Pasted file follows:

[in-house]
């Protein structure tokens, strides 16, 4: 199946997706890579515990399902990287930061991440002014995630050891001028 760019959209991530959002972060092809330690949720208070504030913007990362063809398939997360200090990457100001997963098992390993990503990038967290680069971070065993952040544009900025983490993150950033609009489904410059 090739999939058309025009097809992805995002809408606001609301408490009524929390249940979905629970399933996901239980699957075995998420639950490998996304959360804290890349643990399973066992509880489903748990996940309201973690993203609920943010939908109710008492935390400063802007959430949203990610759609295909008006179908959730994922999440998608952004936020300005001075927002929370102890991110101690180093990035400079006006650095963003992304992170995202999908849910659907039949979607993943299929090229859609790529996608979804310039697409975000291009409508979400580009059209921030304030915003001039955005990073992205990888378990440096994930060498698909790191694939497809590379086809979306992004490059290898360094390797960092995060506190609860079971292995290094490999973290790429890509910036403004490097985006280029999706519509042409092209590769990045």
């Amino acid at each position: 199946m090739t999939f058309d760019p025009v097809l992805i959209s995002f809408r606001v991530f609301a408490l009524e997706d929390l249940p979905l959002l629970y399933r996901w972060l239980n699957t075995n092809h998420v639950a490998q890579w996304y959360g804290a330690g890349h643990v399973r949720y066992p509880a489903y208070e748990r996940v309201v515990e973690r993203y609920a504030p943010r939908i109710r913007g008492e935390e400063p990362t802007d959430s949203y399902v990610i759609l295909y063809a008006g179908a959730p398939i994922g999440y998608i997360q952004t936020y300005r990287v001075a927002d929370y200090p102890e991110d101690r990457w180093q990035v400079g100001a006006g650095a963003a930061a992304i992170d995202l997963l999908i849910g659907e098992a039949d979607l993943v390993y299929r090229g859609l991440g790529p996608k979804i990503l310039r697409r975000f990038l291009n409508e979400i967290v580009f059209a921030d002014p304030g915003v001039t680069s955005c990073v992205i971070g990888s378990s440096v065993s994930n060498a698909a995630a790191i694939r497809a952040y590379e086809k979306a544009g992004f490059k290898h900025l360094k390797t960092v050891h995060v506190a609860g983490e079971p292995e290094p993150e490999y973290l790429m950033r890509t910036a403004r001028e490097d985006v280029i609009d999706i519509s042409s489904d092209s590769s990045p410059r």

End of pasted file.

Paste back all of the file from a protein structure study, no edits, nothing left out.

[in-house]
């Protein structure tokens, strides 16, 4: 199946997706890579515990399902990287930061991440002014995630050891001028 760019959209991530959002972060092809330690949720208070504030913007990362063809398939997360200090990457100001997963098992390993990503990038967290680069971070065993952040544009900025983490993150950033609009489904410059 090739999939058309025009097809992805995002809408606001609301408490009524929390249940979905629970399933996901239980699957075995998420639950490998996304959360804290890349643990399973066992509880489903748990996940309201973690993203609920943010939908109710008492935390400063802007959430949203990610759609295909008006179908959730994922999440998608952004936020300005001075927002929370102890991110101690180093990035400079006006650095963003992304992170995202999908849910659907039949979607993943299929090229859609790529996608979804310039697409975000291009409508979400580009059209921030304030915003001039955005990073992205990888378990440096994930060498698909790191694939497809590379086809979306992004490059290898360094390797960092995060506190609860079971292995290094490999973290790429890509910036403004490097985006280029999706519509042409092209590769990045």
């Amino acid at each position: 199946m090739t999939f058309d760019p025009v097809l992805i959209s995002f809408r606001v991530f609301a408490l009524e997706d929390l249940p979905l959002l629970y399933r996901w972060l239980n699957t075995n092809h998420v639950a490998q890579w996304y959360g804290a330690g890349h643990v399973r949720y066992p509880a489903y208070e748990r996940v309201v515990e973690r993203y609920a504030p943010r939908i109710r913007g008492e935390e400063p990362t802007d959430s949203y399902v990610i759609l295909y063809a008006g179908a959730p398939i994922g999440y998608i997360q952004t936020y300005r990287v001075a927002d929370y200090p102890e991110d101690r990457w180093q990035v400079g100001a006006g650095a963003a930061a992304i992170d995202l997963l999908i849910g659907e098992a039949d979607l993943v390993y299929r090229g859609l991440g790529p996608k979804i990503l310039r697409r975000f990038l291009n409508e979400i967290v580009f059209a921030d002014p304030g915003v001039t680069s955005c990073v992205i971070g990888s378990s440096v065993s994930n060498a698909a995630a790191i694939r497809a952040y590379e086809k979306a544009g992004f490059k290898h900025l360094k390797t960092v050891h995060v506190a609860g983490e079971p292995e290094p993150e490999y973290l790429m950033r890509t910036a403004r001028e490097d985006v280029i609009d999706i519509s042409s489904d092209s590769s990045p410059r």